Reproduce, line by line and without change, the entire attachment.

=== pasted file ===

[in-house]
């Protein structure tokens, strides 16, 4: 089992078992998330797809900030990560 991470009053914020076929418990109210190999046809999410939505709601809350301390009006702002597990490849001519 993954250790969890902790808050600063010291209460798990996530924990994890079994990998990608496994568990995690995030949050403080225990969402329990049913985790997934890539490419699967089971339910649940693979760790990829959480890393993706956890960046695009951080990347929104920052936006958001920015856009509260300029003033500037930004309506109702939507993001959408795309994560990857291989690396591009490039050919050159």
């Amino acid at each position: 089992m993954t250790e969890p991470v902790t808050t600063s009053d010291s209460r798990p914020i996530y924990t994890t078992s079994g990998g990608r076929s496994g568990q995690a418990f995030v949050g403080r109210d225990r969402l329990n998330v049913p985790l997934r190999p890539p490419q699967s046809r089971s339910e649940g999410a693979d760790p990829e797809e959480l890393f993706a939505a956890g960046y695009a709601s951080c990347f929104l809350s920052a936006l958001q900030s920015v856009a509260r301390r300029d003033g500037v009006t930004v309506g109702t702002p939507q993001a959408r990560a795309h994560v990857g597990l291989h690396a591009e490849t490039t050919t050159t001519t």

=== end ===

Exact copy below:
[in-house]
């Protein structure tokens, strides 16, 4: 089992078992998330797809900030990560 991470009053914020076929418990109210190999046809999410939505709601809350301390009006702002597990490849001519 993954250790969890902790808050600063010291209460798990996530924990994890079994990998990608496994568990995690995030949050403080225990969402329990049913985790997934890539490419699967089971339910649940693979760790990829959480890393993706956890960046695009951080990347929104920052936006958001920015856009509260300029003033500037930004309506109702939507993001959408795309994560990857291989690396591009490039050919050159």
């Amino acid at each position: 089992m993954t250790e969890p991470v902790t808050t600063s009053d010291s209460r798990p914020i996530y924990t994890t078992s079994g990998g990608r076929s496994g568990q995690a418990f995030v949050g403080r109210d225990r969402l329990n998330v049913p985790l997934r190999p890539p490419q699967s046809r089971s339910e649940g999410a693979d760790p990829e797809e959480l890393f993706a939505a956890g960046y695009a709601s951080c990347f929104l809350s920052a936006l958001q900030s920015v856009a509260r301390r300029d003033g500037v009006t930004v309506g109702t702002p939507q993001a959408r990560a795309h994560v990857g597990l291989h690396a591009e490849t490039t050919t050159t001519t």